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Person Details
Nottingham
William Dabell was the son of Charles and Emma Dabell (née Freeman). Charles Dabell snr. was born in 1863 at Nottingham. He married Emma Freeman, born 1861, at Nottingham in 1883. They lived at 10 Carey’s Yard, Coalpit Lane, Nottingham. According to the 1911 Census, they had thirteen children, eleven surviving infancy (listed 1891, 1901 and 1911): Emma b.1884, Charles b.1885 (killed in action 31/3/1917), Harriett b.1888, William b.1890, Rose b.1891, Florence b.1894, Thomas Edwin b.1896 (killed in action 1/7/1916), Francis b.1897, Alice b.1901 and Annie b.1906. In 1911, the family lived at 15, Taylor Street. Charles snr was a general hawker, Emma a lace hand, Florrie a lace clipper and Tom a bottle washer.
15 Sep 1916
26
758220 - CWGC Website
267488
Private
1/6th Bn Northumberland Fusiliers
William Dabell enlisted at Nottingham and served with 1/6th Battalion Northumberland Fusiliers, 149th Brigade, 50th Division. He was killed in action on the first day of the Battle of Flers-Coucelette a phase of the 1916 Somme campaign. He has no known grave and is commemorated on the Thiepval Memorial (Pier and face 10B 11B & 12B). On 15 September 50th Division took part in the third offensive on the Somme, its first set piece battle. With 150th brigade on the left and 149th on the right, the division was set objectives of German trenches (named Starfish and Prune) between Martinpuich and High Wood. With the aid of a creeping barrage and two tanks on the left flank, the assaulting battalions quickly gained the first objective. Most of the second line was also gained, but casualties to both brigades during the advance were much heavier due to flanking fire from Martinpuich and High Wood. The advance continued towards the third objective, with intermediate trenches being gained in the afternoon. That evening the 151st brigade was sent into battle for the final parts of the line but could make no progress. Over the next few days attacks were made which varied in their success, and with the relief of the 150th brigade by the 69th brigade of the 23rd Division, the 151st brigade was left in the line, in the increasingly wet weather, with, in places, two and a half feet of mud in the trenches. On 21 September the 149th brigade finally achieved the German lines that were the original third objective, after the Germans had withdrawn. The division had suffered 3,750 casualties of all ranks, by 24 September. 149th brigade had been withdrawn to Divisional reserve, 150th Brigade was in the line and the 151st in support.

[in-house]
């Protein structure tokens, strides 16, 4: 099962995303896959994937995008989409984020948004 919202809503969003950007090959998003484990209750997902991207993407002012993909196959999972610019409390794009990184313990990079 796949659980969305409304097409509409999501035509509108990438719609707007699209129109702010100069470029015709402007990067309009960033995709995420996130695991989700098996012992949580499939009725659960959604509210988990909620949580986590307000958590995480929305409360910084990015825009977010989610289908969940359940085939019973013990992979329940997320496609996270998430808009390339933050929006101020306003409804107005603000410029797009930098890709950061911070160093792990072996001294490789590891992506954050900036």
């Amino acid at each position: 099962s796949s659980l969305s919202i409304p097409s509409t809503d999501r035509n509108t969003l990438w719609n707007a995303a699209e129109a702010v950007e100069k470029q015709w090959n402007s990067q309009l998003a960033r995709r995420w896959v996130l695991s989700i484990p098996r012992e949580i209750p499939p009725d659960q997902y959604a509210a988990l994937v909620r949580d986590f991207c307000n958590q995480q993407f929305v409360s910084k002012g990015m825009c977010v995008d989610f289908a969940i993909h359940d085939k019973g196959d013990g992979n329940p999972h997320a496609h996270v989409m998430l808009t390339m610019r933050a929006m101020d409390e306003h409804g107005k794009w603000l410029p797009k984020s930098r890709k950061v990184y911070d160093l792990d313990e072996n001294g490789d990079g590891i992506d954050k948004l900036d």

Family research by Peter Gillings. Military research by David Nunn.
Remembered on